Offbeat New York



Manhattan Solstice -- ManhattanHenge

by Neil deGrasse Tyson, PhD

What will future civilizations think of Manhattan Island when they dig it up and find a carefully laid out network of streets and avenues?

Photo courtesy of American Museum of Natural History Surely the grid would be presumed to have astronomical significance, just as we have found for the pre-historic circle of large vertical rocks known as Stonehenge, in the Salisbury Plain of England. For Stonehenge, the special day is the summer solstice, when the Sun rises in perfect alignment with several of the stones, signaling the chage of season.

Note for 2010

Half Sun on the grid:
Sunday, May 30 8:17 P.M. EDT
Monday, July 12 8:24 P.M. EDT

Full Sun on the grid:
Monday, May 31 8:17 P.M. EDT
Sunday, July 11 8:24 P.M. EDT

Had Manhattan's grid been perfectly aligned with the geographic north-south line, then our special day would be the Spring equinox, and if we so designated, the Autumn equinox -- the only two days on the calendar when the Sun rises due East and sets due West. But Manhattan is rotated 30 degrees east from geographic north, shifting the days of alignment elsewhere into the calendar.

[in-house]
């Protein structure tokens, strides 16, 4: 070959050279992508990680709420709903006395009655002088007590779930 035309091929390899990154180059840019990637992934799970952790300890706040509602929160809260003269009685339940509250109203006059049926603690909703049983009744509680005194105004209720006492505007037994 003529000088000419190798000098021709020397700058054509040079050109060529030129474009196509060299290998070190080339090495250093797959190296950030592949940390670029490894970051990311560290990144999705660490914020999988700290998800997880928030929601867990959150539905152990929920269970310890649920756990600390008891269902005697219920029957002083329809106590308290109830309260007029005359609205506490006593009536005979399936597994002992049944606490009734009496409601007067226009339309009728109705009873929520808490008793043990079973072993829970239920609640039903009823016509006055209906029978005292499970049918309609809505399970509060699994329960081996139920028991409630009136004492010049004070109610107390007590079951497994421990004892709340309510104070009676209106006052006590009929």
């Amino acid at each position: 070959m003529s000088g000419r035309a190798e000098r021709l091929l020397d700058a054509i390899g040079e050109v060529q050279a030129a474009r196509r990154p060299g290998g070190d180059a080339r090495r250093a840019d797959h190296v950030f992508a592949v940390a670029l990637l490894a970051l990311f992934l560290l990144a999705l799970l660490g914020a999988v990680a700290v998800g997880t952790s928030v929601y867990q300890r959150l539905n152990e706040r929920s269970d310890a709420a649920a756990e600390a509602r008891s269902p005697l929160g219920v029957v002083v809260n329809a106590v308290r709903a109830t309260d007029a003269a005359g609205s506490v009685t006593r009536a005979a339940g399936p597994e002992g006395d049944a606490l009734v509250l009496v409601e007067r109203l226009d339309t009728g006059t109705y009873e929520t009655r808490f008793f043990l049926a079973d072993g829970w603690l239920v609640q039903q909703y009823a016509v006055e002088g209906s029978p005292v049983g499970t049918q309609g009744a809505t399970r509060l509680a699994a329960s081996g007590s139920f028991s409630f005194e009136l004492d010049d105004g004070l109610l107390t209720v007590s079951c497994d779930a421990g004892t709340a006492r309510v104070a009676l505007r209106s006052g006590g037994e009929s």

Upon studying American culture, and what is important to it, future anthropologists might credit the Manhattan alignments to cosmic signs of Memorial Day and, of course, the All-Star break. War and Baseball.

Because Manhattan is so small (13 mile long) compared with Earth's distance to the Sun (about 93 million miles), the Sun's rays are essentially parallel by the time they reach Manhattan, allowing the Sun to be seen on all cross streets simultaneously, provided you have a clear view to the New Jersey horizon. Some major streets cross the entire island from river to river without obstruction, including 14th, 34th, and 42nd streets. While the May 28th sunset qualifies as the exact day for this auspicious moment, the surrounding days will also work, as the point of sunset migrates slowly north from day to day along the horizon, bringing with it ever-lengthening daylight hours.

Sunset on Manhattan-henge begins at 8:10PM, at a cross-street near you.


Neil deGrasse Tyson, PhD
Department of Astrophysics & Director, Hayden Planetarium
American Museum of Natural History
(c) 2009
 
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